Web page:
Retired Air Force Col. Travis Hoover, one of the famous Doolittle Raiders who led the first U.S. retaliatory raid on Japan after the 1941 attack on Pearl Harbor, died on Jan. 17. Cause of death was not released. He was 86.
Lt. Col. Jimmy Doolittle’s 79-member crew flew 16 Army Air Corps bombers off the deck of the aircraft carrier Hornet on April 18, 1942. They brought the United States into World War II by flying to Japan and bombing industrial targets in Tokyo — without enough fuel to safely reach landing strips in China. The raid inflicted little damage, but roused American spirits and proved that Japan was vulnerable to U.S. bombers.
Hoover flew the second B-25 bomber behind Doolittle. When his plane ran out of fuel, he crash-landed the aircraft into a Japanese rice paddy. Hoover and his four crewmen survived the rough landing, and were met by Tung Sheng Liu, a Chinese aeronautical engineer who helped them evade Japanese troops and reach China. For his service in the historic raid, Hoover received the Distinguished Flying Cross.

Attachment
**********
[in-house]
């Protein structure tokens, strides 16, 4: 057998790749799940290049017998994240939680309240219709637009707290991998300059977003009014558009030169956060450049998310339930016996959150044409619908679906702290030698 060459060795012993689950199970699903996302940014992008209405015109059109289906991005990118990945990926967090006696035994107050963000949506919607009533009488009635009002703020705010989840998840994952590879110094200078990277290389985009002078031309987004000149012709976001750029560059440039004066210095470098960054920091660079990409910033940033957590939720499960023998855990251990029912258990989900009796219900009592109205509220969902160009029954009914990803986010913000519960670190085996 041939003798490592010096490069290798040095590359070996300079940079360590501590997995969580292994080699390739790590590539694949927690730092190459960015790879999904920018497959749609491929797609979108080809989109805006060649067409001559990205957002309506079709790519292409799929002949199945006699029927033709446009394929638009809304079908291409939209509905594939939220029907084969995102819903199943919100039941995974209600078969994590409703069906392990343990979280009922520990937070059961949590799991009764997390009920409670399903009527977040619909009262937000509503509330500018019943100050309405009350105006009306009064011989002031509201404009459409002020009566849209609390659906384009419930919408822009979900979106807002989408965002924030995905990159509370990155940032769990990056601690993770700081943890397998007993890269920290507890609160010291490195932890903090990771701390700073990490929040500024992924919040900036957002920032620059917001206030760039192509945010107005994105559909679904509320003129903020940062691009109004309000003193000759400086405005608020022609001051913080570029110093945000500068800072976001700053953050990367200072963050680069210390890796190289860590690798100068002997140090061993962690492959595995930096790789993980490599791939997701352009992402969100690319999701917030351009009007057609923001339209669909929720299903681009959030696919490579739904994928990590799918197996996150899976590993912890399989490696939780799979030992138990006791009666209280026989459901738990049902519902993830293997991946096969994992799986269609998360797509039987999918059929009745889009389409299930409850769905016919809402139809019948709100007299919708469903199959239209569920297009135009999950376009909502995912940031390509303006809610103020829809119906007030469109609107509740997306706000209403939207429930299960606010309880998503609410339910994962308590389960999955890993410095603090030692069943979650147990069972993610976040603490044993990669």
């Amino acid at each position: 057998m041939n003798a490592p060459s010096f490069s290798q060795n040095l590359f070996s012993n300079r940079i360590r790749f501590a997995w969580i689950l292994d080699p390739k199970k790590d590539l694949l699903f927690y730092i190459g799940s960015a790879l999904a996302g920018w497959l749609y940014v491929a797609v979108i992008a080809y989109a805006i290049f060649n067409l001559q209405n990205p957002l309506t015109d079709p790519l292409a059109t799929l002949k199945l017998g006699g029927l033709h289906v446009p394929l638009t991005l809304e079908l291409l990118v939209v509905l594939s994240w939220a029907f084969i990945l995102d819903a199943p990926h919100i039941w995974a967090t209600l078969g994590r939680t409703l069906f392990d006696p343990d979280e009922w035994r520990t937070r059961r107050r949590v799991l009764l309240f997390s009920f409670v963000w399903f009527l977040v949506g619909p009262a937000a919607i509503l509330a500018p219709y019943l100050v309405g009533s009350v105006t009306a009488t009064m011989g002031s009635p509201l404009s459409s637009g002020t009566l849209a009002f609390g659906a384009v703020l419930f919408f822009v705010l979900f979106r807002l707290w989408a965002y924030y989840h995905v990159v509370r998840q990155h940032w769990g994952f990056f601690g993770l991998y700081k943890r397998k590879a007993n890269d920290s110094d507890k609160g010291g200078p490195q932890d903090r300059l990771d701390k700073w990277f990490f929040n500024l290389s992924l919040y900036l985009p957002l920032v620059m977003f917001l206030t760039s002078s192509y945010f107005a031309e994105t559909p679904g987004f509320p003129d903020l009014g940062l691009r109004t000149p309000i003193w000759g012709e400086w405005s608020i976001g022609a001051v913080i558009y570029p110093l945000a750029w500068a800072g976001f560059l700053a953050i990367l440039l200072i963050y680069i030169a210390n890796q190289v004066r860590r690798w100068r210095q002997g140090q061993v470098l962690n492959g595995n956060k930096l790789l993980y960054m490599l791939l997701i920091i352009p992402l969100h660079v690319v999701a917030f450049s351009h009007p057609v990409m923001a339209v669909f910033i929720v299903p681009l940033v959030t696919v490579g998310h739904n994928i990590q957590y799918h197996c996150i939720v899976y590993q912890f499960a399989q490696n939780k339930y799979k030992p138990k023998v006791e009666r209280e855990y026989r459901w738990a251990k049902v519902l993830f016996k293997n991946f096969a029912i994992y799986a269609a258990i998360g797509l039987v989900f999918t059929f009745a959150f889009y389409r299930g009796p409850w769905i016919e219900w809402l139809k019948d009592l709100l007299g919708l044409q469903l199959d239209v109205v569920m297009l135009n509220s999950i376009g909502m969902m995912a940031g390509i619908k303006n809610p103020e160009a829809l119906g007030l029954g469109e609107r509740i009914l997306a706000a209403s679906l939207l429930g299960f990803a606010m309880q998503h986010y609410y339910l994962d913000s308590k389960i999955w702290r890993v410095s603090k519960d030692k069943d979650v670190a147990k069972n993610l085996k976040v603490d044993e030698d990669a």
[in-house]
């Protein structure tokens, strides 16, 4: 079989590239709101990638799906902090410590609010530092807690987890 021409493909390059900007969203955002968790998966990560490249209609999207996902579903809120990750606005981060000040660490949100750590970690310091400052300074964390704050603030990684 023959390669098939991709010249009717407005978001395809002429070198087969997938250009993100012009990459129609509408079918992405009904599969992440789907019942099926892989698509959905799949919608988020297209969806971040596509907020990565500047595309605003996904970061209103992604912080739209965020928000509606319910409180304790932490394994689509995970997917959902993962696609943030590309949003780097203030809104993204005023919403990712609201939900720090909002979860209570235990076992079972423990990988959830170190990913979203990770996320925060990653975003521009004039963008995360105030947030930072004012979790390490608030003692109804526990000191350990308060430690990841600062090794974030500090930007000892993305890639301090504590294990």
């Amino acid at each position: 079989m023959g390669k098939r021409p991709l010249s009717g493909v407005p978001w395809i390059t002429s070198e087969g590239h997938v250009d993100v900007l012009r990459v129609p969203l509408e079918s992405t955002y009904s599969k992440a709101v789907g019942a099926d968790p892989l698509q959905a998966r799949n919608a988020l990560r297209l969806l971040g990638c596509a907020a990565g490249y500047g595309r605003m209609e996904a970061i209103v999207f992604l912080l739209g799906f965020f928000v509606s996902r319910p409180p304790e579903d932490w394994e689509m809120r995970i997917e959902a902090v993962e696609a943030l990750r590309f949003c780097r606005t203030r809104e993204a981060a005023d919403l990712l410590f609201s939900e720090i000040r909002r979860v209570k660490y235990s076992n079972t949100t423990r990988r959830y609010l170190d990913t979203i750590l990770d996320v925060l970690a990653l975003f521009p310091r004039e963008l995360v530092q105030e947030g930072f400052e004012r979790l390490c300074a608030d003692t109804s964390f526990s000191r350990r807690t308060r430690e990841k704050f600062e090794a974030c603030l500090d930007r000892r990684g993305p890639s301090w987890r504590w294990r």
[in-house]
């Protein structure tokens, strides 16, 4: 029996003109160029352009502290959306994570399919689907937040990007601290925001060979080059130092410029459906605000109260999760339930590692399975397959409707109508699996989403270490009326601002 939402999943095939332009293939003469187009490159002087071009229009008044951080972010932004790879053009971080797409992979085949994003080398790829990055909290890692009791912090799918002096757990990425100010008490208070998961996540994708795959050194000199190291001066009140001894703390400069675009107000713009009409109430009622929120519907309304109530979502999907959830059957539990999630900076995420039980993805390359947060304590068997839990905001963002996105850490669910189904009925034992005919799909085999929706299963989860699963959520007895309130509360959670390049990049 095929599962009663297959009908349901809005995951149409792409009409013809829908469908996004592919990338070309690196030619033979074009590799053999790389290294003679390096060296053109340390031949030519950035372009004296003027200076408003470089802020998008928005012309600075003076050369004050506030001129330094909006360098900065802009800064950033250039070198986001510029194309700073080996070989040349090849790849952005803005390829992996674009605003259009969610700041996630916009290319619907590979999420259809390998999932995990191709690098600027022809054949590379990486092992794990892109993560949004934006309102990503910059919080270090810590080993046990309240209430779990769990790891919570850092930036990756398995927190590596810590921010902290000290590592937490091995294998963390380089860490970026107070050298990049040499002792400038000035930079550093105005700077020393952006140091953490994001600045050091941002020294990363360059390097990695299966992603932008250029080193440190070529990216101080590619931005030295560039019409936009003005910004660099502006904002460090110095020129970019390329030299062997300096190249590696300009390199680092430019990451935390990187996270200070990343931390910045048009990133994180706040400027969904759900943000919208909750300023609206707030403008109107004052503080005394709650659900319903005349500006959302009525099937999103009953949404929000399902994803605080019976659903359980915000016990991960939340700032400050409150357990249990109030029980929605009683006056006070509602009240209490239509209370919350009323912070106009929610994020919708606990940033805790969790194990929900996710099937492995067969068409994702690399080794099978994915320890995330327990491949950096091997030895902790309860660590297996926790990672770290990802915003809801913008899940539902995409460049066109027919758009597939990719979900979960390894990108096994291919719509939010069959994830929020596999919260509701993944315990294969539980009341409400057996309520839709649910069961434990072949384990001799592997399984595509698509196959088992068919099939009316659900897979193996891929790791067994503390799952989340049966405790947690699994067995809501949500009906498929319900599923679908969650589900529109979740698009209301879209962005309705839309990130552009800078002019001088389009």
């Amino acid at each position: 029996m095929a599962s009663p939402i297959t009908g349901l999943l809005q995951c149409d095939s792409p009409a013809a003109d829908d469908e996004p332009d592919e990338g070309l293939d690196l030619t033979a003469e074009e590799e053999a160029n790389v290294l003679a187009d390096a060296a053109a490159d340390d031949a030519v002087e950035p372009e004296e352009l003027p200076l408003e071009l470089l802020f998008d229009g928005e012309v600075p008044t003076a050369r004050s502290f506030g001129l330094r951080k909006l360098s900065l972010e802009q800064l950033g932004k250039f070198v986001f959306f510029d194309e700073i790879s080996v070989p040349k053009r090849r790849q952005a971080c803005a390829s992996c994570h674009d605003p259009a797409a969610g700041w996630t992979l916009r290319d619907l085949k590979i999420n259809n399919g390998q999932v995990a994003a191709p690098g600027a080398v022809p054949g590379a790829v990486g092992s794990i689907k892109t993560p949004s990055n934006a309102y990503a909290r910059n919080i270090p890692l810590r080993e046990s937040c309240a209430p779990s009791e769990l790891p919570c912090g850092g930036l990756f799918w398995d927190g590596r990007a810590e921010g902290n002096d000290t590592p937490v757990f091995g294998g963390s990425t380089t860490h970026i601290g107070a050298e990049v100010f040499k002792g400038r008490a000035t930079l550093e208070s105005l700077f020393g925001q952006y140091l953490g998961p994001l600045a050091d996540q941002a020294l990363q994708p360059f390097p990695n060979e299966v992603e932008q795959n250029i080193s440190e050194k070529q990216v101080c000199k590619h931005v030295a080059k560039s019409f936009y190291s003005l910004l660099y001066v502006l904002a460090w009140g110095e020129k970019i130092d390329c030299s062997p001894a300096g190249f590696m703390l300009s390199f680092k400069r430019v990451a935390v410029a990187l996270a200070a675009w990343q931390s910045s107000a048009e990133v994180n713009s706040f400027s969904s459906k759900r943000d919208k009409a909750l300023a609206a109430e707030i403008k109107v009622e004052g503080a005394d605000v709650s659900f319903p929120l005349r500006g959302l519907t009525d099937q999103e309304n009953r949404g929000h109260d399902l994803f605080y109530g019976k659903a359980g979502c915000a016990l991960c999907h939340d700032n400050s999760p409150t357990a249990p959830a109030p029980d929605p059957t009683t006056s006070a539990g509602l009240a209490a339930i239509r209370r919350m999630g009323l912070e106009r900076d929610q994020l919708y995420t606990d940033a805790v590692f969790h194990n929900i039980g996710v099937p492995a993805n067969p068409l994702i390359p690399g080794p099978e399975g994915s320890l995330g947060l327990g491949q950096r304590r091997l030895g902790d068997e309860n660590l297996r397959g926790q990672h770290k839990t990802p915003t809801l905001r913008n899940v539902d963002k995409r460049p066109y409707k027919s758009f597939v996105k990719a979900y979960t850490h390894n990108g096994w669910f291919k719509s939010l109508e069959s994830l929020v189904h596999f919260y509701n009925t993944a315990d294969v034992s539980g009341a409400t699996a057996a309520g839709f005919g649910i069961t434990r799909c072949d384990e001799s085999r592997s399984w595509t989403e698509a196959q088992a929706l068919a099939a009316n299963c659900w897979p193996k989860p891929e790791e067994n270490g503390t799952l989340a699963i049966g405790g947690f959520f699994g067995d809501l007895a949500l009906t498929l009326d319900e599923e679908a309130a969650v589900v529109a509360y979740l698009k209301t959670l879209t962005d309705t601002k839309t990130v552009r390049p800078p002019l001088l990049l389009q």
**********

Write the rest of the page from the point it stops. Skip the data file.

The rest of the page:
The New Mexico-native earned an associate of arts degree from Riverside City College before enlisting in the National Guard in 1938. Hoover joined the Army and was commissioned as a second lieutenant after completing his pilot training. He later received a bachelor’s degree from the University of California-Berkley.
After the raid, Hoover remained in the military to fly B-24s, B-25s and P-38s in England, North Africa and Italy. He retired as commander of Keesler Air Force Base in Mississippi in 1969.